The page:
That's not to say Samsung doesn't have a strategy, one that takes aim right at Nokia. According to the site SmartHouse who spoke with a Samsung senior executive, Samsung will be introducing at least four devices that span the Windows 8 and Windows Phone 8 spectrum come this fall. None of the proposed devices should be shocking as Samsung is one again sticking to what it knows:

  • 11" Windows 8 tablet
  • 14" Windows 8 tablet (+ dock and keyboard)
  • "Windows based Note offering"
  • Phone based on Galaxy SIII hardware/design

It's not clear if the Note device will be running Windows Phone 8 or Windows 8 (nor are we clear what the difference is yet either) but such a decision to offer such a design should not be surprising as the Note has sold better than expected. Coming in with a 5.3" Super AMOLED HD screen, the Samsung Note bridges smartphones and tablets in a form-factor suitable for literally taking notes on it with the return of a stylus. Throwing Windows 8/Windows Phone 8 on such a design seems like an obvious choice and one we wouldn't mind.

The Windows Phone based off a Galaxy S III design and hardware confirms an earlier story which suggested the same thing. Once again, this is what we expect Samsung to do at this point--recycle designs from Android to Windows Phone. Such practice allows them to presumably save on hardware, production and in theory, to have less issues as that hardware is already tried and tested.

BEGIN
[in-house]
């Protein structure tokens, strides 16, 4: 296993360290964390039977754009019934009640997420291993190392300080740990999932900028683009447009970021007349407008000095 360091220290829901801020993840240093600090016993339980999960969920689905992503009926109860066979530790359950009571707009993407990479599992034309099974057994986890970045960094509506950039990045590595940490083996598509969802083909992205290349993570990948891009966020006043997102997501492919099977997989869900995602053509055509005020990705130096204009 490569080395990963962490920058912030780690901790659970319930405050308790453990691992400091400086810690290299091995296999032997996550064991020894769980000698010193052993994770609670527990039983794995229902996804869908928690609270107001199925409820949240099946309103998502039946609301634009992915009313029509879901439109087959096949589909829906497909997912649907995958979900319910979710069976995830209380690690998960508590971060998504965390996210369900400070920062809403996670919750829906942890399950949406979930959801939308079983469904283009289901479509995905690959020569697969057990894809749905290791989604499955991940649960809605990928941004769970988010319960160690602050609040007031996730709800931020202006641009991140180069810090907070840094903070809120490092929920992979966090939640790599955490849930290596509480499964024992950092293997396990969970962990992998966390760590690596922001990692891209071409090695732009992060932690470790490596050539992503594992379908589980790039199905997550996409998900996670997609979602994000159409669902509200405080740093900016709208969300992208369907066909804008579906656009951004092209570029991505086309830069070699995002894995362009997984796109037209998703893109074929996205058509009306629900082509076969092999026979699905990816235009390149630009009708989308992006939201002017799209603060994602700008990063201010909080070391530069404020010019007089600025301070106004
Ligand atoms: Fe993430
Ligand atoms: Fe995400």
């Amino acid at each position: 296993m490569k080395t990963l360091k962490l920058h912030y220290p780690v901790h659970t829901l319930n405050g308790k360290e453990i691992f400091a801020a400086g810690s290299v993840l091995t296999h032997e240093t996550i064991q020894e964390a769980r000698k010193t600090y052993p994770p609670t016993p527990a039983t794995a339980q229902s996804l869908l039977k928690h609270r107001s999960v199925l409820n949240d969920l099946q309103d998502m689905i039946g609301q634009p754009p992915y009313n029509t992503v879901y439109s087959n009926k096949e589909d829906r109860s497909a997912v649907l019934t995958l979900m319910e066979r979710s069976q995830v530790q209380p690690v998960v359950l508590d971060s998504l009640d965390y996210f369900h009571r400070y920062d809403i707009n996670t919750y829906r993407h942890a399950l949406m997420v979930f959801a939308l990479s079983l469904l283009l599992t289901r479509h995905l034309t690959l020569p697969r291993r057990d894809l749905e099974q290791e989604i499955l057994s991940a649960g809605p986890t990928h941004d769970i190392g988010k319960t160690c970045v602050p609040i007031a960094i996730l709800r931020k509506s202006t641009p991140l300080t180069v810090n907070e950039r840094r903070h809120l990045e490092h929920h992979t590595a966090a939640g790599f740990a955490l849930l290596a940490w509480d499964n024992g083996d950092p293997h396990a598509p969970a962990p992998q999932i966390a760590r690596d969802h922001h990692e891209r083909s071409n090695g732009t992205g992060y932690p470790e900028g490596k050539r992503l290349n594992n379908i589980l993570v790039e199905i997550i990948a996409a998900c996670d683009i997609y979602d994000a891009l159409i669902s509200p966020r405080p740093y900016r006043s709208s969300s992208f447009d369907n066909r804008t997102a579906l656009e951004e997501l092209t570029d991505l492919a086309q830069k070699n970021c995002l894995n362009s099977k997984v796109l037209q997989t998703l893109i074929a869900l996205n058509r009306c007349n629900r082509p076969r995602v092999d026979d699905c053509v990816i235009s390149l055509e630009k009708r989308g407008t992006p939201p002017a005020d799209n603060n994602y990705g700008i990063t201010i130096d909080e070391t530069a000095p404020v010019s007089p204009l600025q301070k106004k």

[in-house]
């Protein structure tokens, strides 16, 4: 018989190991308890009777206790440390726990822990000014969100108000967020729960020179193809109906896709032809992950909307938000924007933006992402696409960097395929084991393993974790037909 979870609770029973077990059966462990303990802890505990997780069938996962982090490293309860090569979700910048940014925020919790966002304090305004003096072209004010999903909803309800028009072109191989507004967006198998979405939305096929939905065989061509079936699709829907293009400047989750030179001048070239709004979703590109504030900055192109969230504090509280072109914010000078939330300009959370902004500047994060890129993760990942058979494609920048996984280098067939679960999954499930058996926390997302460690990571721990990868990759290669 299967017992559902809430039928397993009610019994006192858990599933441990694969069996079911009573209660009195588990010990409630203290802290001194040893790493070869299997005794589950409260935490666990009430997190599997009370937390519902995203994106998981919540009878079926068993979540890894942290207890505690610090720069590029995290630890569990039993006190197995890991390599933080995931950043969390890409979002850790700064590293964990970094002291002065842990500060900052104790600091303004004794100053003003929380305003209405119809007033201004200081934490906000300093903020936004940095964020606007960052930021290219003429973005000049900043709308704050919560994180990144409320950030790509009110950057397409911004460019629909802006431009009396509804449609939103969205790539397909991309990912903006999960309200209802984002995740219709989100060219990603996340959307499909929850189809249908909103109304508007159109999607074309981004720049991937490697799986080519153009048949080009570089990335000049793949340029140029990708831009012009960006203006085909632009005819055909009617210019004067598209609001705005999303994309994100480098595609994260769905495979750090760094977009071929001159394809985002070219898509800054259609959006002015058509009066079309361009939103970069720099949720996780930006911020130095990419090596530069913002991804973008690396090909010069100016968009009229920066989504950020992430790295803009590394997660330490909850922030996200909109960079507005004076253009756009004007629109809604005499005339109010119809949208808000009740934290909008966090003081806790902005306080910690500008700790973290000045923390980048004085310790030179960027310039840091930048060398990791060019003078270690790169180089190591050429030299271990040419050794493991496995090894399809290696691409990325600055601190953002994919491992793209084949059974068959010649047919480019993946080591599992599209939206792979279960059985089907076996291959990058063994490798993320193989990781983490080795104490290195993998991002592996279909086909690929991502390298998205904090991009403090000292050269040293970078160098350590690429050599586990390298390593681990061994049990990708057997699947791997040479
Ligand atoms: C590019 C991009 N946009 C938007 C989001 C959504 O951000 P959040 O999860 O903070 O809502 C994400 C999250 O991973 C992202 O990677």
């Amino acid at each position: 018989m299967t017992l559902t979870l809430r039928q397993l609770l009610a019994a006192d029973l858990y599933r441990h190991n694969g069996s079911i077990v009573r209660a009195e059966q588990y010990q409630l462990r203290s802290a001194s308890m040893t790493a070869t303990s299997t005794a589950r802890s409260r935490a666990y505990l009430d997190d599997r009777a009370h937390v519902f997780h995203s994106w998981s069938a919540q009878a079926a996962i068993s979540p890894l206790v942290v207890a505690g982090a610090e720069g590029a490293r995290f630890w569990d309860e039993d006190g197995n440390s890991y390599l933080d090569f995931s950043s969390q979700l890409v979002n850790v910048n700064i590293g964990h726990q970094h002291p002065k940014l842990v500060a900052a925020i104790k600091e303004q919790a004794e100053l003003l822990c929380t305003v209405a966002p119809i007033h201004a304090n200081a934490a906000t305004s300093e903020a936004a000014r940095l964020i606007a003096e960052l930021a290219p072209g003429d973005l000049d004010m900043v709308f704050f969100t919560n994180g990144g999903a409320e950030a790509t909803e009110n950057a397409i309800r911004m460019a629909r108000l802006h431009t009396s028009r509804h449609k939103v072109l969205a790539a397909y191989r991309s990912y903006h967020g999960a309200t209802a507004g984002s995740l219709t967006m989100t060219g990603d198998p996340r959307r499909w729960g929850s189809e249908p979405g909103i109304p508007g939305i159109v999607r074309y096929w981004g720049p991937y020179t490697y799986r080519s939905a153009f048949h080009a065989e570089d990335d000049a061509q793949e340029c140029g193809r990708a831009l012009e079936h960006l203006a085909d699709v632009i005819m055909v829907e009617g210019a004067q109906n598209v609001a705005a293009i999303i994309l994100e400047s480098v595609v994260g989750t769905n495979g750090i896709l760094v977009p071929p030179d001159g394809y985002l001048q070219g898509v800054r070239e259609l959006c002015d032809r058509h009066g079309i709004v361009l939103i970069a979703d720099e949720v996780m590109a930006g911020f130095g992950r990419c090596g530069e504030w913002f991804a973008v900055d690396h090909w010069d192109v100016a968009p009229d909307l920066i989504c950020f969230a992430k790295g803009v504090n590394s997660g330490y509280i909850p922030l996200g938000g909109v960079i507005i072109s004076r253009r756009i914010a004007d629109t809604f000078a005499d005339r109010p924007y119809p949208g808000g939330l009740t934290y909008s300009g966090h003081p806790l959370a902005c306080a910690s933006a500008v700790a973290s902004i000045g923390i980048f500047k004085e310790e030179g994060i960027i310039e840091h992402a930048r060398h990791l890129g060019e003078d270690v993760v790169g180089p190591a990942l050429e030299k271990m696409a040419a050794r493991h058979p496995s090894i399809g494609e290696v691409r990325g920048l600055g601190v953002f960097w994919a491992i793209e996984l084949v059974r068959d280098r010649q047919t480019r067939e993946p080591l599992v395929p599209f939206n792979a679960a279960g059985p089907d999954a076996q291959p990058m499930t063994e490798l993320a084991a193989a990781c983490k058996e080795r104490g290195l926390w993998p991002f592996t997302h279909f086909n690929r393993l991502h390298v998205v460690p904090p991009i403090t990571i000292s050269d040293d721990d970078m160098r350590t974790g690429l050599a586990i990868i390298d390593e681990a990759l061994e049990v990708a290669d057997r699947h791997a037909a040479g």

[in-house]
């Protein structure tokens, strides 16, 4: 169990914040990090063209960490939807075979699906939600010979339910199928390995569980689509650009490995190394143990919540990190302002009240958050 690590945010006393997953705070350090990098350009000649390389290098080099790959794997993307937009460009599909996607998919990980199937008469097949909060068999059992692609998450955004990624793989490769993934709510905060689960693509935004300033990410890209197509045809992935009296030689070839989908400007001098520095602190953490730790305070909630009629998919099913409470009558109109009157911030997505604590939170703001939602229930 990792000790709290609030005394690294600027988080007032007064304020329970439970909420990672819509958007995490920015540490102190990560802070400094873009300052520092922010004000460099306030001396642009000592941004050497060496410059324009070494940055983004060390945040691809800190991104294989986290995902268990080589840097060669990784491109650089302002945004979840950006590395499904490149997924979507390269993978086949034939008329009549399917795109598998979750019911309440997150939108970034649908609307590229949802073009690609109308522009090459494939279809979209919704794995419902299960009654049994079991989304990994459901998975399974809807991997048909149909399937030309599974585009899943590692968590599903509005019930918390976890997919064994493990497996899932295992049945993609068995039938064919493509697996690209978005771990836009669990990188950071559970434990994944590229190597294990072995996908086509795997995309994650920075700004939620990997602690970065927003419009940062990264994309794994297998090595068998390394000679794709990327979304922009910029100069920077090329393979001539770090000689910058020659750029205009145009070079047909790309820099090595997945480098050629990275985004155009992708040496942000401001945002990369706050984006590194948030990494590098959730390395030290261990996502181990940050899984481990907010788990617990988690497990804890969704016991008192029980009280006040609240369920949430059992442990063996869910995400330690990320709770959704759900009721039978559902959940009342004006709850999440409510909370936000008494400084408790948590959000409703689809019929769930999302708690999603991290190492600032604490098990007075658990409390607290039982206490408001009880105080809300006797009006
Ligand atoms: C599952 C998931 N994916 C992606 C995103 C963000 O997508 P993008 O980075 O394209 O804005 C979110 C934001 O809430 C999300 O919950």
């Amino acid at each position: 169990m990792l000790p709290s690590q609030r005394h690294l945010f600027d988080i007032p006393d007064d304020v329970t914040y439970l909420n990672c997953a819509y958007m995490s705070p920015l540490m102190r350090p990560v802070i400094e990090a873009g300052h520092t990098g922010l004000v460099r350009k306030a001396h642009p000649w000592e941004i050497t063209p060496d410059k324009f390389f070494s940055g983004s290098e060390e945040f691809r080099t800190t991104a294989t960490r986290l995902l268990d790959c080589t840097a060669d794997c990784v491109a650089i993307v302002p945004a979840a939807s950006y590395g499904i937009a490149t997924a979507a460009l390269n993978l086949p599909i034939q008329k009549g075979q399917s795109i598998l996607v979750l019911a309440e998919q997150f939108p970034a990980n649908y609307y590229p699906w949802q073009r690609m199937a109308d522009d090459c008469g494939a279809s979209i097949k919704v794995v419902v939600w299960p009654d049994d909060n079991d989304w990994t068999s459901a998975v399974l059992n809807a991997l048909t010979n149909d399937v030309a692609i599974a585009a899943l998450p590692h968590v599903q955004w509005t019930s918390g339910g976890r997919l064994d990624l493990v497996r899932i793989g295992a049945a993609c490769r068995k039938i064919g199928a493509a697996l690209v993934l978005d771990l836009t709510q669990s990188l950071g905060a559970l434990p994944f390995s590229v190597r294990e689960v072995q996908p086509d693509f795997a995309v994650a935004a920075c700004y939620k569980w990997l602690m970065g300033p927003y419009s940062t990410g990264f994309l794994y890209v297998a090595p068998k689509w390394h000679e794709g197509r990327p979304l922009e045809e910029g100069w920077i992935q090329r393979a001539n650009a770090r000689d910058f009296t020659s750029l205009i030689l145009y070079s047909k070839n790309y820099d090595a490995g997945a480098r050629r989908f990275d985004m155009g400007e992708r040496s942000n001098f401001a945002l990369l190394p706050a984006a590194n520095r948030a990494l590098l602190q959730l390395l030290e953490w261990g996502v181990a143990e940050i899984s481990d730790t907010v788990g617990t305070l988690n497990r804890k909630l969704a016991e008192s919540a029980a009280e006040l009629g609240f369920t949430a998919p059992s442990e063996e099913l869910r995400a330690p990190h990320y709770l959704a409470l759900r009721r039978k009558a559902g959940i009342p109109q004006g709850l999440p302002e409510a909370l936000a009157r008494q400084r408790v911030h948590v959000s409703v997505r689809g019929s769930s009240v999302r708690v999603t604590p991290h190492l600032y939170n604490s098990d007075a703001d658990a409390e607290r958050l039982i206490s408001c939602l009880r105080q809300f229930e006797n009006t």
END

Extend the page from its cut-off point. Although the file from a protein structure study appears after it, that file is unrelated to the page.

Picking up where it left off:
Will all of that be enough to "take on" Nokia? Since we don't know hat Nokia is planning, it is certainly too early to judge but Samsung is not getting many accolades for its GSIII design with many calling it a disappointment. Though Samsung seemed to be on course to become a Korean Apple with their hit Galaxy series, the company had faltered with their latest Android phone and now many are wondering if have they really changed.

We're expecting Nokia to come out with some really cutting edge hardware this fall too, perhaps a 41MP PureView camera sensor for Windows Phone and even tablets. It will certainly be tough for Samsung to steal back that spotlight.

Source: SmartHouse; via WMPU

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AT&T caught a lot of flak over the weekend regarding their semi-public announcement to not support the 8107 OS update for their current Windows Phone lineup. That update, as many of you know, is critical for security fixes as much as for fixing the famed disappearing keyboard bug.